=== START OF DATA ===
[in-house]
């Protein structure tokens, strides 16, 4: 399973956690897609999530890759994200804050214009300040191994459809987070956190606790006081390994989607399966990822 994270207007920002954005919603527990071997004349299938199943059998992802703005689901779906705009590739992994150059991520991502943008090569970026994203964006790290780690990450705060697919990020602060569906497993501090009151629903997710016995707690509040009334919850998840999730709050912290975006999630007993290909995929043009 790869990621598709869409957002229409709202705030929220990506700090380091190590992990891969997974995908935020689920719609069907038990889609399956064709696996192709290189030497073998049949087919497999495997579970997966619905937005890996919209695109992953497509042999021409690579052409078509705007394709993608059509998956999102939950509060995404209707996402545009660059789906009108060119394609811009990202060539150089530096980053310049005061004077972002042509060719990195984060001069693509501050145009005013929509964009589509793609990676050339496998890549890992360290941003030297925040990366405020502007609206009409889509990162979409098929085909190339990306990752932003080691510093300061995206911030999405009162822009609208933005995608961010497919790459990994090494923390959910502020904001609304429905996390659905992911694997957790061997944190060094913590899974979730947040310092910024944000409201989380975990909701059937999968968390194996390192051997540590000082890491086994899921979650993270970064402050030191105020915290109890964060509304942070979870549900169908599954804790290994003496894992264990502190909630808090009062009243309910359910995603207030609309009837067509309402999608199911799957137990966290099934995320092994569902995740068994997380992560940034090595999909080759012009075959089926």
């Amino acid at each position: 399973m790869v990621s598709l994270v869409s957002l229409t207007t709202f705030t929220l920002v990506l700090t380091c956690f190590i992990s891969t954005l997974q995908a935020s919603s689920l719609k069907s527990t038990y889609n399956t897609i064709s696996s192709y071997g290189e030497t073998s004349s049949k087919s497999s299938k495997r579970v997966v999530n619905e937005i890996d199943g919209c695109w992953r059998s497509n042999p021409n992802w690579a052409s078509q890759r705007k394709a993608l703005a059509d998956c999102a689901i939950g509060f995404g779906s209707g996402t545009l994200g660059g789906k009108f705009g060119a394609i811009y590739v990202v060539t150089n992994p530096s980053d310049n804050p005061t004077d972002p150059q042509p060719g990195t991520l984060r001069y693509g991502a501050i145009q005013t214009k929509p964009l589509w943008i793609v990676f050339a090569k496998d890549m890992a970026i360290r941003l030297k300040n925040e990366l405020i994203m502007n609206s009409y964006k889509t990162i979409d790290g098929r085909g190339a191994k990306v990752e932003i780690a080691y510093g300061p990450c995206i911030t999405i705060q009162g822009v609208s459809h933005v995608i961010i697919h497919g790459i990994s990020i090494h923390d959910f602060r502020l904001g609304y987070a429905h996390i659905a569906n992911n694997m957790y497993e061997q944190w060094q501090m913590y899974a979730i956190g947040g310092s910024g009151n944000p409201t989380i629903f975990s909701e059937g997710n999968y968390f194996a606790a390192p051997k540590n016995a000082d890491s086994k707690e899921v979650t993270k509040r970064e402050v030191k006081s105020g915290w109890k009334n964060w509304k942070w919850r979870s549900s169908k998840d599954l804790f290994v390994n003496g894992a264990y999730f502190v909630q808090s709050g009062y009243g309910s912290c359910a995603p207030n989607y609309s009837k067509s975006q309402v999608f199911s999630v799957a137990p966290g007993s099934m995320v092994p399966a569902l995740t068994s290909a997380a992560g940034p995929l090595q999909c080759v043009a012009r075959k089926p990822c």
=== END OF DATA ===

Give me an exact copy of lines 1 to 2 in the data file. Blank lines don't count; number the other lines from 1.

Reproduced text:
[in-house]
């Protein structure tokens, strides 16, 4: 399973956690897609999530890759994200804050214009300040191994459809987070956190606790006081390994989607399966990822 994270207007920002954005919603527990071997004349299938199943059998992802703005689901779906705009590739992994150059991520991502943008090569970026994203964006790290780690990450705060697919990020602060569906497993501090009151629903997710016995707690509040009334919850998840999730709050912290975006999630007993290909995929043009 790869990621598709869409957002229409709202705030929220990506700090380091190590992990891969997974995908935020689920719609069907038990889609399956064709696996192709290189030497073998049949087919497999495997579970997966619905937005890996919209695109992953497509042999021409690579052409078509705007394709993608059509998956999102939950509060995404209707996402545009660059789906009108060119394609811009990202060539150089530096980053310049005061004077972002042509060719990195984060001069693509501050145009005013929509964009589509793609990676050339496998890549890992360290941003030297925040990366405020502007609206009409889509990162979409098929085909190339990306990752932003080691510093300061995206911030999405009162822009609208933005995608961010497919790459990994090494923390959910502020904001609304429905996390659905992911694997957790061997944190060094913590899974979730947040310092910024944000409201989380975990909701059937999968968390194996390192051997540590000082890491086994899921979650993270970064402050030191105020915290109890964060509304942070979870549900169908599954804790290994003496894992264990502190909630808090009062009243309910359910995603207030609309009837067509309402999608199911799957137990966290099934995320092994569902995740068994997380992560940034090595999909080759012009075959089926």